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Apple Pushing Hard for the Digital Payments Markets in India

We already know that Apple has grand plans to boost their sale of iPhones in India. And it seems like they are looking at digital payment services as one of the ways to do so. Reports related to Apple news in India have it that the company has already submitted at least five applications over the past one year with the India Patent Office regarding this. 

India has been pushing for electronic payments as a tool to bring in more people in increasing its tax base and making it into a formal economy. So, the influx of the patent applications is not a surprising thing. In fact last week, social media leader Facebook made a request for the digital wallet to be merged into instant messaging services like WhatsApp and Messenger.

While the big rivals like Samsung and Google were already beginning to work on the digital payments system in India, Apple’s patent points towards a sophisticated innovation in the same. Their recent patent application ranged from novelties around using biometrics to authenticate online payments to securely transferring the amount to another device such as a point of sale device.  

Apple Pay is the company’s proprietary system for making online payments that you can use if you are using their iOS or Mac devices. The service works within apps and also on the internet. Currently, in the US, Apple collaborates with all the main credit and debit card providers. The user’s iPhone will save all the card details securely, and you will be able to use it instead of carrying the physical card. However, as of yet, neither of the firms offered any comment on how they plan to provide the service in India.

India stands on not allowing online payment systems patent only on software unless it is somehow smartly paired with a hardware device. And both Facebook and Apple plans to move towards that direction. The Controller General of Patents, Design and Trademarks last year decided to scrap off the revised guidelines that stated that patents on software would be granted by ‘demonstrating technical advancement’ with the exceptions for devices with software.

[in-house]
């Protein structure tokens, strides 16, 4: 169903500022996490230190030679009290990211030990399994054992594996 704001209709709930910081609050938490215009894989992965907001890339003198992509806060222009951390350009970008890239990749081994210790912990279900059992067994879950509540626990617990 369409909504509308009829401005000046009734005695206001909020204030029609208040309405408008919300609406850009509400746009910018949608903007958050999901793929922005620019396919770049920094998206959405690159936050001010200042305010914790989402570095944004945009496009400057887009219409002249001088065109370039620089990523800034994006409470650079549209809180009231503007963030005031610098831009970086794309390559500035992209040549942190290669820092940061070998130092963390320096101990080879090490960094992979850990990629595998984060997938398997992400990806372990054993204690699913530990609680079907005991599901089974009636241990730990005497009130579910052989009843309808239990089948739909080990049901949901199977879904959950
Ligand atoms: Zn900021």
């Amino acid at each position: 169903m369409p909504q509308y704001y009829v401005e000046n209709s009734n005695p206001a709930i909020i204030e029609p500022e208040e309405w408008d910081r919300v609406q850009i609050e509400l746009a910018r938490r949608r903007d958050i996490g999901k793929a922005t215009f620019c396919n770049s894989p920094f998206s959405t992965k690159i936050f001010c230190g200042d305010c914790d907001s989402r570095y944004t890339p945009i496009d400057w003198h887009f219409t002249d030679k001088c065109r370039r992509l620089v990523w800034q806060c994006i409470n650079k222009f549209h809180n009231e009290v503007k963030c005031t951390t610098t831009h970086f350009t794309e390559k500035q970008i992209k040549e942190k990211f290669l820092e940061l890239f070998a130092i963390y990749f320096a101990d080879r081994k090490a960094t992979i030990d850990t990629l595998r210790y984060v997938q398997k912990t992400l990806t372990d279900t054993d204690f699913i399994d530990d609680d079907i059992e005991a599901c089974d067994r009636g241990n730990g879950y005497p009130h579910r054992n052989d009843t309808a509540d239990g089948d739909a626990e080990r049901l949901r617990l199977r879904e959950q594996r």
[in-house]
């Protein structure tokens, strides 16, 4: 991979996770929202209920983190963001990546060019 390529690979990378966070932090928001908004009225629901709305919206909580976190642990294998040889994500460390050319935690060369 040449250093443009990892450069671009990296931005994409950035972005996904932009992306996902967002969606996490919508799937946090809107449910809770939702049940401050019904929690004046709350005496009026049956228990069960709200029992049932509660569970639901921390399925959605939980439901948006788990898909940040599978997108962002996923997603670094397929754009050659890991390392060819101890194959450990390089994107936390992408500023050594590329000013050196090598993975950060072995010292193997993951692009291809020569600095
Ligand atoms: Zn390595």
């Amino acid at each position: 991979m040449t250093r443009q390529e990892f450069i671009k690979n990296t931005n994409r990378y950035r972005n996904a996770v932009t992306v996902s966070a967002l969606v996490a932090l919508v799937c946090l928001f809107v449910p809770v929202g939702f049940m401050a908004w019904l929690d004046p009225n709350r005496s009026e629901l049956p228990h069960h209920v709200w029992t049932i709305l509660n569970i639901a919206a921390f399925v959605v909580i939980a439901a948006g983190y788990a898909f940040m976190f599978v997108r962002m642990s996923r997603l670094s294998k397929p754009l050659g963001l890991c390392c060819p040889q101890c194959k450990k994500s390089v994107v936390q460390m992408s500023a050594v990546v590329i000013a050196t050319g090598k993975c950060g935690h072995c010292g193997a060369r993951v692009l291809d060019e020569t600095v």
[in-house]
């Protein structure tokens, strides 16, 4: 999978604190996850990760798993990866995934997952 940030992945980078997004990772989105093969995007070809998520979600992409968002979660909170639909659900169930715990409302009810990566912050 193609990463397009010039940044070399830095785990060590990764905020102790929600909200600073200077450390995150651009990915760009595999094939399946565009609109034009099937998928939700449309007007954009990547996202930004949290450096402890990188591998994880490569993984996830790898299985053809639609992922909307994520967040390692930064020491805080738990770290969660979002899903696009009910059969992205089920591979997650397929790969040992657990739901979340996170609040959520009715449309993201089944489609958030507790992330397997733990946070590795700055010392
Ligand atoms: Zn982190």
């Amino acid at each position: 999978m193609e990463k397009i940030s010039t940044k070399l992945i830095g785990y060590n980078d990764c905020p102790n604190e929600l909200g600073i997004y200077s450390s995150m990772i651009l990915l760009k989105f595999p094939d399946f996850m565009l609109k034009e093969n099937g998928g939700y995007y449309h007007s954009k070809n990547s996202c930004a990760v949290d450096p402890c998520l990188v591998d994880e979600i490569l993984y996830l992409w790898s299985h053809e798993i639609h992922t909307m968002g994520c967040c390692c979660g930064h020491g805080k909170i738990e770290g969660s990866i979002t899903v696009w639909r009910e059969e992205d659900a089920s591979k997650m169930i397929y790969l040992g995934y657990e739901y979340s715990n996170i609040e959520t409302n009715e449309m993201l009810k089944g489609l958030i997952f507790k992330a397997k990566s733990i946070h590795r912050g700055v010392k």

A member of iSPIRT's expert group on software patents, Venkatesh Hariharan, previously stated, "The law in India states that software is intrinsically not patentable. The Joint Parliamentary Committee on Patents had very clearly said that software as such is not intended to be granted patents. In 2005, a move to amend the Patent Act such that it allows software to be patented was rejected by parliament because it could lead to a monopoly of MNCs".  He further said, "Given this legislative history, we believe that the Indian Patent Office (IPO) must uphold the will of the Indian Parliament, and reject these patents." Finally adding, "Software is applied logic, and if logic cannot be patented, how can software be patented?"

There are already many online payment systems that are already operating in the India. Startup firms like Paytm, Mobikwik and Freecharge that have currently taken over the market successfully could face cut throat competition if big players like Facebook and Apple enters the digital payment market. The global technology companies in India are utilising their resources to control IP and give them an edge over the rivals.  

Homegrown firms such as Paytm have been able to grow a massive proportion of around 220 million registered users in a comparatively short period. This success is attributed to the limited restrictions except for some progressive regulations that the Reserve Bank of India has put in place. However, some activists are saying that the patents favour the large global firms that can afford the high cost of filing patents.

Technology companies in the US and Europe have been hoarding the patents have become a huge concern since they fend off competition by legally blocking them instead of innovation. In the recent past, there have been instances when multi-billion dollar patent lawsuits have piled up.

"Even in the US, which had the most permissive regime for software patents, a series of court judgments in the last few years have drastically curtailed the scope for patenting software. Almost 38 percent of patent litigation in the US is around software because it 's hard to draw boundaries around abstract ideas like software. "If the Indian patent office takes a clear stance on this topic, we can avoid making the same expensive mistakes that countries like the US have achieved in this area," added Hariharan. We anticipate seeing how this Apple news in India develops in the coming times.
Apple Pushing Hard for the Digital Payments Markets in India Apple Pushing Hard for the Digital Payments Markets in India Reviewed by Kapil Kumar on 1:08 PM Rating: 5